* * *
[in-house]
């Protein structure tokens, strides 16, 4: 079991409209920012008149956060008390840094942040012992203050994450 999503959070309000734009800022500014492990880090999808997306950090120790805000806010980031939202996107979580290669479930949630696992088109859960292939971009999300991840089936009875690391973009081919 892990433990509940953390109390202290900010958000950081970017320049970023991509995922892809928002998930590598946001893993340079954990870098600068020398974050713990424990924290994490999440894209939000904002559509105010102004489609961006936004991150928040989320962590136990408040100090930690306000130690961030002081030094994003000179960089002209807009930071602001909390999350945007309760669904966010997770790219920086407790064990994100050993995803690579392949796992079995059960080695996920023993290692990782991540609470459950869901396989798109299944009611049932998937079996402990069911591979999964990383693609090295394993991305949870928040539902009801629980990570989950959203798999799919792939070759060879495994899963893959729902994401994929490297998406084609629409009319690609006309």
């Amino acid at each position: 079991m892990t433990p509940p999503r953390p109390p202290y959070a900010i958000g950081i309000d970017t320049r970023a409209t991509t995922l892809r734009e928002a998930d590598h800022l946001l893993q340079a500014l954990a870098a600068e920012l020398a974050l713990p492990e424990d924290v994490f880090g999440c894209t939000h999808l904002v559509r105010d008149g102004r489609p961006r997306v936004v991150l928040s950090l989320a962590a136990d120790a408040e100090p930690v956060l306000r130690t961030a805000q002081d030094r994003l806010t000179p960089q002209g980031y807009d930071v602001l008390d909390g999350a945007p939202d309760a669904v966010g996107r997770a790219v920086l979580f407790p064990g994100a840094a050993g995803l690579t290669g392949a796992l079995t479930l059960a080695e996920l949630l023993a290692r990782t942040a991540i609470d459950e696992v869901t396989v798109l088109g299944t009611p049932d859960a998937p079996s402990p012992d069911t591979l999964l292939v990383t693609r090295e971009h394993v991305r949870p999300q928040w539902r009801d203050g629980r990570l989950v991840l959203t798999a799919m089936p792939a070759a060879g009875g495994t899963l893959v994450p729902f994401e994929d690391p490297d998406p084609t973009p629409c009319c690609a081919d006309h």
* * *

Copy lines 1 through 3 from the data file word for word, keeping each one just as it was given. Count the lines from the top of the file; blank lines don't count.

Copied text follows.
[in-house]
């Protein structure tokens, strides 16, 4: 079991409209920012008149956060008390840094942040012992203050994450 999503959070309000734009800022500014492990880090999808997306950090120790805000806010980031939202996107979580290669479930949630696992088109859960292939971009999300991840089936009875690391973009081919 892990433990509940953390109390202290900010958000950081970017320049970023991509995922892809928002998930590598946001893993340079954990870098600068020398974050713990424990924290994490999440894209939000904002559509105010102004489609961006936004991150928040989320962590136990408040100090930690306000130690961030002081030094994003000179960089002209807009930071602001909390999350945007309760669904966010997770790219920086407790064990994100050993995803690579392949796992079995059960080695996920023993290692990782991540609470459950869901396989798109299944009611049932998937079996402990069911591979999964990383693609090295394993991305949870928040539902009801629980990570989950959203798999799919792939070759060879495994899963893959729902994401994929490297998406084609629409009319690609006309």
């Amino acid at each position: 079991m892990t433990p509940p999503r953390p109390p202290y959070a900010i958000g950081i309000d970017t320049r970023a409209t991509t995922l892809r734009e928002a998930d590598h800022l946001l893993q340079a500014l954990a870098a600068e920012l020398a974050l713990p492990e424990d924290v994490f880090g999440c894209t939000h999808l904002v559509r105010d008149g102004r489609p961006r997306v936004v991150l928040s950090l989320a962590a136990d120790a408040e100090p930690v956060l306000r130690t961030a805000q002081d030094r994003l806010t000179p960089q002209g980031y807009d930071v602001l008390d909390g999350a945007p939202d309760a669904v966010g996107r997770a790219v920086l979580f407790p064990g994100a840094a050993g995803l690579t290669g392949a796992l079995t479930l059960a080695e996920l949630l023993a290692r990782t942040a991540i609470d459950e696992v869901t396989v798109l088109g299944t009611p049932d859960a998937p079996s402990p012992d069911t591979l999964l292939v990383t693609r090295e971009h394993v991305r949870p999300q928040w539902r009801d203050g629980r990570l989950v991840l959203t798999a799919m089936p792939a070759a060879g009875g495994t899963l893959v994450p729902f994401e994929d690391p490297d998406p084609t973009p629409c009319c690609a081919d006309h």